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A new study published online in the March 15-19 early edition of the Proceedings of the National Academy of Sciences borrowed its idea from the field of organ transplantation, where multipotent stem cells in the form of bone marrow transplants are already used to reduce the risk of rejection in patients who have received donated organs.
Senior study author Dr. Eva Mezey, head of the adult stem cell unit at the National Institute of Dental and Craniofacial Research (NIDCR), cautioned that this was an early-stage experiment conducted only in mice, and humans shouldn't get too excited just yet.
"On the one hand, people should be cautious that it might not be just as good in people. However, there are many human studies that have proven that these cells are able to modulate the immune system and tip the balance back to normal when the balance is gone," she said. "It's very likely that the intervention would work in humans."
But clinical trials will depend on working out numerous details, including how the therapy would be delivered. In the mice, the stem cells were injected but aerosol administration might work better in humans, producing a more local result instead of systemic effects and, probably, fewer side effects, she noted.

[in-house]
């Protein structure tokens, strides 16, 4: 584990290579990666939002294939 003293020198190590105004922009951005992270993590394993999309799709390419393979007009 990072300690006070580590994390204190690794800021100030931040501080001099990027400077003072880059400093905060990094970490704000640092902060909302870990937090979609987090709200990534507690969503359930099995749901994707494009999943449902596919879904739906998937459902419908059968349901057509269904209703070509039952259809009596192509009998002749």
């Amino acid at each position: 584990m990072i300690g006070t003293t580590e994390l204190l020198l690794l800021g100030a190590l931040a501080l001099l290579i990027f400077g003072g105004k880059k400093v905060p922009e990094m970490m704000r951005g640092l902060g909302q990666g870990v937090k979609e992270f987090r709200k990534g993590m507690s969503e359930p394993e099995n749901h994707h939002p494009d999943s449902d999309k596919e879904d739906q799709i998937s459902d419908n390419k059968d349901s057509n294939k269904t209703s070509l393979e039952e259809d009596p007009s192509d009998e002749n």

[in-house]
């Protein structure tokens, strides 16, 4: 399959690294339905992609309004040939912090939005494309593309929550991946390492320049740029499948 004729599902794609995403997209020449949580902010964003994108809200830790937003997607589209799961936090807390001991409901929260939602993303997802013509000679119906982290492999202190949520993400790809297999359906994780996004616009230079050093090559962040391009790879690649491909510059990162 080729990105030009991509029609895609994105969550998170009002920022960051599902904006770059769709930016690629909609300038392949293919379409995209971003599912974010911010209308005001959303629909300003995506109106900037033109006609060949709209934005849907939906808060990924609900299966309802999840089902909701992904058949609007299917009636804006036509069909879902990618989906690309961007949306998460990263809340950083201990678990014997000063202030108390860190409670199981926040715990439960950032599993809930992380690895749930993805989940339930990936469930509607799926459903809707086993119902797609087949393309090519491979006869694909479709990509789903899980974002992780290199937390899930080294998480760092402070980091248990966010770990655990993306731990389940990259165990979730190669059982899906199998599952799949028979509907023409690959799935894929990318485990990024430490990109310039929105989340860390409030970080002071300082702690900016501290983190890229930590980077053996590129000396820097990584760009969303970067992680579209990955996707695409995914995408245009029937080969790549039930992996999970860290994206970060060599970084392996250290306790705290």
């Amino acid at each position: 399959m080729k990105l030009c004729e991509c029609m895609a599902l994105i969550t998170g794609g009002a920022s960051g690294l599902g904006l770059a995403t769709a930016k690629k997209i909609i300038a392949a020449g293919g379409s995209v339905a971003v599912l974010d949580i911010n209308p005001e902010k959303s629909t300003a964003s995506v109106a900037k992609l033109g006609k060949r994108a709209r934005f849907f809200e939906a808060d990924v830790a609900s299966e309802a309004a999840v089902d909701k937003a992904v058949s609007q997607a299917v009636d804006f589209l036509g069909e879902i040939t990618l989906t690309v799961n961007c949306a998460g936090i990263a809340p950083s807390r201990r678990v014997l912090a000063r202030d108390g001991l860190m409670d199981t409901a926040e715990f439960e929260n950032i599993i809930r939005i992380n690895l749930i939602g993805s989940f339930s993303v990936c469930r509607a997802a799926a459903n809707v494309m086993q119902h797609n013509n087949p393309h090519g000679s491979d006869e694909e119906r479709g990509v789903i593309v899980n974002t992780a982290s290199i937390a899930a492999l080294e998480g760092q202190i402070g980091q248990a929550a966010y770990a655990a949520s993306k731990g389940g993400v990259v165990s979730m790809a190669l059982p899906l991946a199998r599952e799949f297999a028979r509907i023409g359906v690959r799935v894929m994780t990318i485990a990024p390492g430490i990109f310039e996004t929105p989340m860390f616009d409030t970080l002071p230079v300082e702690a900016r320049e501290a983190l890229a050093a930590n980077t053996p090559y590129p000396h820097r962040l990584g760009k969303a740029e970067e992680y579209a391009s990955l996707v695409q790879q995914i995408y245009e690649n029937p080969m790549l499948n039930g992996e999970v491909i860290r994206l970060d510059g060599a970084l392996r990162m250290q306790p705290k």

And this stem cell therapy, if it ever reaches patients, is likely to be reserved for those who haven't responded to other therapies. "Basically, you would think of this therapy in cases where patients are resistant to existing treatment," Mezey explained.
Some 16 million people in the United States have asthma, and the incidence seems to be on the rise.
Because bone marrow transplants quell immune responses in transplant patients, the idea was that it might be beneficial in individuals with other immune-based diseases such as asthma.
Here, the investigators used mice that had been engineered to be allergic to ragweed and injected them with multipotent stem cells known as bone marrow stromal cells. Multipotent stem cells are cells that can develop into many different cell types.
Indeed, animals injected with the compound had fewer allergy and asthma symptoms when exposed to the allergen, ragweed.
"We gave the mice intravenous injections of stem cells and, after four days, we assessed different mediators of the inflammatory response and that's how we could pick up the beneficial effects of the stem cells," said study first author Dr. Krisztian Nemeth, a research fellow with the adult stem cell unit of NIDCR.
After that, he added, "we went into more accurate details and tried to explore what anti-inflammatory molecules were synthesized by our cells and how they mediated the anti-inflammatory response."
It turned out that the stem cells righted the balance of certain white blood cells that are out of sync in those with asthma.
Copyright © 2010 HealthDay. All rights reserved.
SOURCES: Eva Mezey, M.D., Ph.D., head, adult stem cell unit, National Institute of Dental and Craniofacial Research (NIDCR); Krisztian Nemeth, M.D., Ph.D., research fellow, adult stem cell unit, NIDCR; March 15-19, 2010, Proceedings of the National Academy of Sciences, online